Social Security Direct Express cards vs. credit cards: What’s the difference?

The Social Security Direct Express card is like a debit card for your benefits. (iStock)

Many people think that getting paper checks or direct deposits are the only ways to receive their Social Security or Supplemental Security Income (SSI) benefits each month. However, there is a third option. The Social Security debit card is a prepaid card that recipients can use to access their benefits without having to worry about keeping a current bank account.      

That said, there is some confusion surrounding these cards. Though you can use them to make purchases (similar to how you might with a credit card) they are not credit cards. Below is a look at how Social Security Direct Express cards are different from credit cards, as well as the pros and cons of using one to receive your benefits. 

What’s the difference between Social Security Direct Express cards and credit cards?

While, in some respects, a Social Security Direct Express card might look like a credit card, the two tools function very differently. For example, with a Social Security Direct Express card you’re not borrowing money and you won’t have a balance to repay each month. As such, your spending activity won’t be reported to the credit bureaus and it won’t have an effect on your credit score

Instead, your Social Security benefits are paid directly to the card each month and money is deducted from it every time you make a purchase. When the funds are depleted, you won’t be able to make any more purchases until your benefits renew. 


Additionally, liability protection is different. While credit cards generally have a blanket policy of 0 percent fraud liability, Social Security Direct Express cards are treated like a debit card. If you report your card missing right away, you won’t be liable for any fraudulent charges. However, if you wait between two and 90 days to report the card, you could be liable for up to $500 in purchases and, if you wait longer than that, all of the charges could fall on your shoulders. 

That said, Social Security Direct Express cards can also do things that credit cards cannot. For instance, you’re entitled to one free ATM withdrawal per pay period. Credit card cash advances, on the other hand, can be very costly.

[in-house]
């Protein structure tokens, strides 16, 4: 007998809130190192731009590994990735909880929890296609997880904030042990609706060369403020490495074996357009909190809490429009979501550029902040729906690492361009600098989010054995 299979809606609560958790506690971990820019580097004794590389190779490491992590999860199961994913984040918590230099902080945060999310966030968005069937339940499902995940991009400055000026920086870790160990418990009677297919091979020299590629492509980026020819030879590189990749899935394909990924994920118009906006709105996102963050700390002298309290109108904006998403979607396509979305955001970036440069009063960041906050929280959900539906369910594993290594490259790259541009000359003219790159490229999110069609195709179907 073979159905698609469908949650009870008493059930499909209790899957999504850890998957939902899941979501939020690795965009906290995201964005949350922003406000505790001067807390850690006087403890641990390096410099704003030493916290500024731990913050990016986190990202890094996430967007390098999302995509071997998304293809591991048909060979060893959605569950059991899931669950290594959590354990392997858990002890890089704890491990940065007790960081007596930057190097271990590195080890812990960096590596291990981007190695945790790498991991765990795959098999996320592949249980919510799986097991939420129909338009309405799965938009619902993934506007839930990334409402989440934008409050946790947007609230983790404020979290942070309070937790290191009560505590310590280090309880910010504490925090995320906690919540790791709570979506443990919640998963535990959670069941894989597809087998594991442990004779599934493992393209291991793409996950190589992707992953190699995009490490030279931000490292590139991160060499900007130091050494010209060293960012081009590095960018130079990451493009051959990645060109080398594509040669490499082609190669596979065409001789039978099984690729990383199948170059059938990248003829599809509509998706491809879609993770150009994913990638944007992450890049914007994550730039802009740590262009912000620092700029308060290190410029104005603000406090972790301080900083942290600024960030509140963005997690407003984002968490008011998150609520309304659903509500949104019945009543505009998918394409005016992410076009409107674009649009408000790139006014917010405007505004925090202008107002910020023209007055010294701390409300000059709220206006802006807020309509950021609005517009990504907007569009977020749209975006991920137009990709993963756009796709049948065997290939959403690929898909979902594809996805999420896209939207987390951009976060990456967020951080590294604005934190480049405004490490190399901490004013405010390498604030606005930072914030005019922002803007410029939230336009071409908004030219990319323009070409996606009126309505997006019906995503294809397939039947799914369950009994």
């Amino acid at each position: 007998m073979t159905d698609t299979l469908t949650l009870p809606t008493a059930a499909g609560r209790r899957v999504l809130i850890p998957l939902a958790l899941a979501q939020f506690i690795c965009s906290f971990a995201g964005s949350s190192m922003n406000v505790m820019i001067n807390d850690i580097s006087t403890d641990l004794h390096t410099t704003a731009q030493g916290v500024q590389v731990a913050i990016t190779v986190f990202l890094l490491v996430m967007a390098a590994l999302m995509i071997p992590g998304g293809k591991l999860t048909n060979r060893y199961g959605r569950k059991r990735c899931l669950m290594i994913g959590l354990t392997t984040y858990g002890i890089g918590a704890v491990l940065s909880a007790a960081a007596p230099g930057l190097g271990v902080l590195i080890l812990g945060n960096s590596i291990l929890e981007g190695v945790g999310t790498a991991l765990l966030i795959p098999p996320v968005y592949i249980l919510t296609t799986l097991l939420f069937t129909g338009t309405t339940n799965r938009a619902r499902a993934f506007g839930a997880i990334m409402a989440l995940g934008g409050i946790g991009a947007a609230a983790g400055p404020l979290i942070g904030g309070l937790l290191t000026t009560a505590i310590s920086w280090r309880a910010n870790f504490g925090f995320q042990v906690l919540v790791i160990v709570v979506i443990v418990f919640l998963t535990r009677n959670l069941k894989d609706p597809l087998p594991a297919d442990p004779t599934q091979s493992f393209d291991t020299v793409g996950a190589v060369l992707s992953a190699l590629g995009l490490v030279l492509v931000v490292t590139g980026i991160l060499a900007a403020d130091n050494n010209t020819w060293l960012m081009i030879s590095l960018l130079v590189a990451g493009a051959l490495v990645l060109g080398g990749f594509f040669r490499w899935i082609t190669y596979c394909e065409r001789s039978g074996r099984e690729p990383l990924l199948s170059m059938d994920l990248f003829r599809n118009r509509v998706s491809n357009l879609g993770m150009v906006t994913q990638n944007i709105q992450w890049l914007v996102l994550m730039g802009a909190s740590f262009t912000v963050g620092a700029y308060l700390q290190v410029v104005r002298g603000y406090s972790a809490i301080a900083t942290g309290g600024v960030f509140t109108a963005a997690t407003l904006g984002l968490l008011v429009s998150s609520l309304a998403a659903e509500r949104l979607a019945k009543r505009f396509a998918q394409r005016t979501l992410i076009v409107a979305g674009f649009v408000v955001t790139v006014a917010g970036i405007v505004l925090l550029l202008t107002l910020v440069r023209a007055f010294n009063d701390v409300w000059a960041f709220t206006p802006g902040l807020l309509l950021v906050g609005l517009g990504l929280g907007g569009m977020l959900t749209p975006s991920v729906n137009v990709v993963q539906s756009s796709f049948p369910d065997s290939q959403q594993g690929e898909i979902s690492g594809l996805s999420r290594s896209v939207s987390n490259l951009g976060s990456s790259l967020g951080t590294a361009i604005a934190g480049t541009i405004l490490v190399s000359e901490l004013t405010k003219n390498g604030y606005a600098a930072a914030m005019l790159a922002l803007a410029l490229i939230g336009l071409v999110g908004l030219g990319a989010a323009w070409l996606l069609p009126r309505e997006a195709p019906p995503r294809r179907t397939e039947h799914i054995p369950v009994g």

How do I get a Social Security Direct Express card?

Fortunately, the process behind getting a Social Security debit card is fairly simple. You can elect to receive a card as soon as you’ve been approved to receive your retirement benefits

All that you have to do, as either the recipient or a representative of a payee, is sign up for one. You can do this by either going to your local Social Security office or by calling the Direct Express card enrollment center at (800) 333-1795.


Once you’ve been successfully enrolled, you’ll be given a card and your benefits will be applied directly to the card’s account each month. You’ll then be able to use the card to make purchases as you see fit, which makes it a good choice for those who either are unable to make regular trips to the bank to deposit checks or who don’t have access to a traditional bank account.

Pros and cons of Social Security Direct Express cards


  • It’s easy to use. The funds are deposited onto your card on your monthly payment date. No trips to the bank required.
  • It's convenient. You can use your Social Security debit card to shop and pay bills, either in-person or online. It’s accepted anywhere that Mastercard is taken.
  • It has limited fees. Most services - including checking your balance, getting cash-back from retailers, and even getting one replacement card per year - are free. The only fees are for multiple ATM withdrawals ($0.90 per transaction), transferring the funds into a U.S. bank account ($1.50 per transfer), requesting paper statements ($0.70 per statement), requiring more than one replacement card ($4.00 per card), and a foreign transaction fee.  


  • It only allows one free ATM withdrawal per month. If you’re a fan of using cash to make purchases, you need to be aware of this limit. However, you can get around it by requesting cash-back from retailers or bank tellers.
  • The card isn’t good for traveling internationally. Leave this card at home when you travel abroad. A $3.00 fee is charged each time a foreign transaction is made plus 3 percent of the amount is withdrawn. 
  • You can’t load more money onto the card. Meaning that if you work or receive more than one set of benefits each month it isn’t easy to consolidate funds.